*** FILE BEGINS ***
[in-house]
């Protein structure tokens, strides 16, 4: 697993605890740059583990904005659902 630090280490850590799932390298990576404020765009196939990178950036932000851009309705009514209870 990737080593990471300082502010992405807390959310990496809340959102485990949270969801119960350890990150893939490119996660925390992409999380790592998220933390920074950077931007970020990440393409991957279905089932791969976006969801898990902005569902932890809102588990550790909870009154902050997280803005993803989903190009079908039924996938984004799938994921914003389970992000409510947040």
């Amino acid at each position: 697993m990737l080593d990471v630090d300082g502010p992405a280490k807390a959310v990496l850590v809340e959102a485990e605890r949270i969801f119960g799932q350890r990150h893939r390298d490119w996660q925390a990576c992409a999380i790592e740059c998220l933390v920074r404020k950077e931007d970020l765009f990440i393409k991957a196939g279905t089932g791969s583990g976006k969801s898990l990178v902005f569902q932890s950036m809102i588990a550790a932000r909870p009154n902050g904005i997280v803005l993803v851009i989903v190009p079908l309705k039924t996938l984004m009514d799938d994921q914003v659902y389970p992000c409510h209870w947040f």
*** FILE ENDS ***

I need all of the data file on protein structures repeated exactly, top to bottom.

[in-house]
């Protein structure tokens, strides 16, 4: 697993605890740059583990904005659902 630090280490850590799932390298990576404020765009196939990178950036932000851009309705009514209870 990737080593990471300082502010992405807390959310990496809340959102485990949270969801119960350890990150893939490119996660925390992409999380790592998220933390920074950077931007970020990440393409991957279905089932791969976006969801898990902005569902932890809102588990550790909870009154902050997280803005993803989903190009079908039924996938984004799938994921914003389970992000409510947040």
């Amino acid at each position: 697993m990737l080593d990471v630090d300082g502010p992405a280490k807390a959310v990496l850590v809340e959102a485990e605890r949270i969801f119960g799932q350890r990150h893939r390298d490119w996660q925390a990576c992409a999380i790592e740059c998220l933390v920074r404020k950077e931007d970020l765009f990440i393409k991957a196939g279905t089932g791969s583990g976006k969801s898990l990178v902005f569902q932890s950036m809102i588990a550790a932000r909870p009154n902050g904005i997280v803005l993803v851009i989903v190009p079908l309705k039924t996938l984004m009514d799938d994921q914003v659902y389970p992000c409510h209870w947040f």